Jim Motavalli of The New York Times reviews the Honda FCX after an unsupervised week of driving.
This is a street-ready hydrogen car with license plates and no rough edges, a test bed for green technology worth well over $1 million.
[...]Given my experience with fuel-cell prototypes that were noisy, balky and incapable of going very far between refuelings, the FCX was something of a surprise. Featuring the latest generation of Honda’s own fuel cells (hundreds of them are arrayed in two multiple sets, called stacks) and a body and electric motor derived from the company’s unsuccessful EV Plus battery vehicle, the FCX felt like a real car, not a high-strung test mule.
[...] Honda hasn’t publicly disclosed its investment in hydrogen technology, but General Motors has committed more than $1 billion and produced only a handful of cars. When vehicles are hand-made by Ph.D.s as part of blue-sky research projects, can you even speculate on how much they are “worth”?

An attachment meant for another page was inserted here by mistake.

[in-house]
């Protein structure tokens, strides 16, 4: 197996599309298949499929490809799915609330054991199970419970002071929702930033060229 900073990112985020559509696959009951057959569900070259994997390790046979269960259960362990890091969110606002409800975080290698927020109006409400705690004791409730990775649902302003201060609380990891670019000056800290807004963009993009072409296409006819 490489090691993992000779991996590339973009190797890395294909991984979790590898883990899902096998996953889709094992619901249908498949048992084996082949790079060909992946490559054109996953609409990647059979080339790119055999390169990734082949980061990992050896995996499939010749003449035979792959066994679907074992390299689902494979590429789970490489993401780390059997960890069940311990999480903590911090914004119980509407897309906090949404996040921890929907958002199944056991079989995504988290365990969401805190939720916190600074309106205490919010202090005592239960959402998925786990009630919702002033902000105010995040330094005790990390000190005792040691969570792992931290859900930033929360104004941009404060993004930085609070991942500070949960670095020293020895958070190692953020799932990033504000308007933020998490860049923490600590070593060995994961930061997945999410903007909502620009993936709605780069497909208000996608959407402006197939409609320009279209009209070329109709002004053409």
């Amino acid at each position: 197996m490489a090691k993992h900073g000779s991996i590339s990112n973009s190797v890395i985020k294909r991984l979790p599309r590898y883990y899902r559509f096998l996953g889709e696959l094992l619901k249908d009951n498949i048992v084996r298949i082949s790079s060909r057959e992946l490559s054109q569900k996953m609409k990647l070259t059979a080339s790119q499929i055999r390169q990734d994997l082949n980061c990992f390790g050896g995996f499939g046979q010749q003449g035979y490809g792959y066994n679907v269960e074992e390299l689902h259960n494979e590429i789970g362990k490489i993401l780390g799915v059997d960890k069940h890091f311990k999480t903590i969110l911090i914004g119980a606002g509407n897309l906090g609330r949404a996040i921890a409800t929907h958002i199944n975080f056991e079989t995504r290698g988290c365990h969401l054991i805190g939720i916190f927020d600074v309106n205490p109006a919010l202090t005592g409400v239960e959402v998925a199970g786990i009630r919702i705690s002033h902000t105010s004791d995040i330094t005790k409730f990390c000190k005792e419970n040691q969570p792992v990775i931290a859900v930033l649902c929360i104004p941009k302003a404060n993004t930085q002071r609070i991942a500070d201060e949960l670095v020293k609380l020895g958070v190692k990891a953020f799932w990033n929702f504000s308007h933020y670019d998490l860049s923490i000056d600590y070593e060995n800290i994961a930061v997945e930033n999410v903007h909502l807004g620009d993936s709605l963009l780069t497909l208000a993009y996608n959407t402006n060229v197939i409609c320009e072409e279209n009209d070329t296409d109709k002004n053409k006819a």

[...]At my daughters’ school, the youngsters were happy to squeeze into the back seat like college students in a phone booth. Their questions about fuel cells were simple.
“Is this the car of the future?” they asked. “Maybe,” I said.
An interesting sidenote—at least according the article, hybrid owners who encountered Motavalli and his FCX apparently asked “Do you have to plug it in?” A successful plug-in hybrid strategy will have some major PR work to do to counter the apparently automatic (and from what I can tell, unwarranted) bias against a plug-in architecture.
(A hat-tip to Robert B.!)